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Thread: Plywood and my Planer

  1. #1
    Join Date
    Mar 2005
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    Lincoln, Nebraska
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    Plywood and my Planer

    I'm planning a plywood project and I have a question. I'll be going for the look of the desk in the blog post that I'm going to link to. My question is this: Once I get the panels glued up and flattened on one side can I run them through my planer to get them to final thickness or will that ruin my blades? Thanks in advance.


    http://www.sarahsbigidea.com/2014/02/plywood-gets-sexy/
    "Democracy is two wolves and a lamb voting on what to have for lunch. Liberty is a well armed lamb contesting the vote."

  2. #2
    It will certainly dull and damage steel knives. If your planer has carbide knives it will be ok. But I think you really need
    a wide belt sander, and it won't be cheap to pay someone to do it. There are other novelty type ideas ,I would look at
    some.

  3. #3
    I ran about 4' of plywood edge over my jointer & it serrated the edge of the knives. Way more than can be removed by honing; they needed to be sent out for sharpening. So no, I wouldn't try it without carbide cutters.

    If you like that linear layered look, check out bamboo ply. It has a similar contemporary appearance, but doesn't have the cheap look that plywood edge grain has. It's also very hard & durable. Much easier & faster too.

  4. #4
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    Don't have access to a wide-belt sander? Not many of us do. But there is a way to make that panel without a wide-belt. There's a fairly common router jig used to flatten workbench tops or slab table tops too wide to pass over a jointer. Look it up. Use that jig to flatten both faces. Pick the face you like better, and sand out the milling marks left by the router bit. Done.

  5. #5
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    Here's a link to a thread in which I outline use of a router bridge. https://sawmillcreek.org/showthread....ght=flattening

  6. #6
    Join Date
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    Cabinet shops in my area will run stuff through their WB for a fee. I bring it and help load it on the machine but the guys to the rest. I'd worry a planer would chip out the end grain plys. Dave

  7. #7
    Quote Originally Posted by David Kumm View Post
    Cabinet shops in my area will run stuff through their WB for a fee. I bring it and help load it on the machine but the guys to the rest. I'd worry a planer would chip out the end grain plys. Dave
    I do it all the time for people. $1/minute, which is basically free.

  8. #8
    Quote Originally Posted by David Kumm View Post
    Cabinet shops in my area will run stuff through their WB for a fee. I bring it and help load it on the machine but the guys to the rest. I'd worry a planer would chip out the end grain plys. Dave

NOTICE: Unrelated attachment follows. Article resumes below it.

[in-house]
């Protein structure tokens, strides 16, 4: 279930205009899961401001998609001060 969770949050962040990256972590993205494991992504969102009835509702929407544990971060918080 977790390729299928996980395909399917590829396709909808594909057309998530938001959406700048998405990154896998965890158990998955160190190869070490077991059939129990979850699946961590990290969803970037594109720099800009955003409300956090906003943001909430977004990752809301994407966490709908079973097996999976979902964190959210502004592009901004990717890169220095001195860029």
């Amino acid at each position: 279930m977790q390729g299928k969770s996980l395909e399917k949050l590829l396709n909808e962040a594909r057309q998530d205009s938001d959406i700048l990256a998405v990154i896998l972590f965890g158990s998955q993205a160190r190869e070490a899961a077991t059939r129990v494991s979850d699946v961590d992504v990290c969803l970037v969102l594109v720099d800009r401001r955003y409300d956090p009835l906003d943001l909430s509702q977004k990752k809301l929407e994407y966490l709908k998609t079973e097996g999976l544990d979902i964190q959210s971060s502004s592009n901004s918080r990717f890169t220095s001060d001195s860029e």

Yup. I always call a cabinet shop and they do it. I would not run that plywood through your planer.
    The router bridge is a good solution too.
    "All that is necessary for the triumph of evil is that good men do nothing."
    - Sir Edmund Burke

  9. #9
    Join Date
    Nov 2013
    Location
    Crozet, VA
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    Can you give us some deeper perspective of your thinking behind this design approach? The plywood on edge design seems like a terrible surface for a desktop, which I would personally want to be as smooth as possible. To each their own, I suppose, but I kinda don’t get the utility or aesthetic appeal of this design.

  10. #10
    Join Date
    Jan 2014
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    New Jersey
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    I wouldn't do it. Your planner knives will get dull or ruined. Take the advise of the experts, find a cabinet shop and use their wide belt sander. If a local cabinet shop can't I would just get ready for some long hours sanding.
    Last edited by Bryan Lisowski; 01-08-2019 at 11:14 PM.

  11. #11
    Join Date
    Apr 2016
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    Tasmania
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    Put it through a wide belt sander. Planing will tend to pull out random spots of timber and there is a high risk of burning the surface as the blades lose their edge. HSS blades will knock off and go home rather that look at it. Send the top to Martin. You won't get a better deal. Cheers
    Every construction obeys the laws of physics. Whether we like or understand the result is of no interest to the universe.

  12. Quote Originally Posted by Jason Christenson View Post
    ...I'll be going for the look of the desk in the blog post that I'm going to link to...http://www.sarahsbigidea.com/2014/02/plywood-gets-sexy/
    ^^^^^Ugh!!!!!
    "Anything seems possible when you don't know what you're doing."

  13. #13
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    Quote Originally Posted by Wayne Lomman View Post
    Send the top to Martin. You won't get a better deal. Cheers
    Until he decides to do a 3 pass per side at 1ft per min rate.
    -Lud

  14. #14
    Join Date
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    I 'flattened' a desk top once with a hand belt sander. And winding sticks. And a straightedge (believe it was a level).

    Worked through some grit progression then finish sander.

    It is possible.

  15. #15
    Quote Originally Posted by andy bessette View Post
    ^^^^^Ugh!!!!!
    I was trying to be diplomatic, but ya, my sentiments exactly. That plywood edge grain is just fugly. Using Baltic Birch ply would make it marginally better, but still pretty bad.

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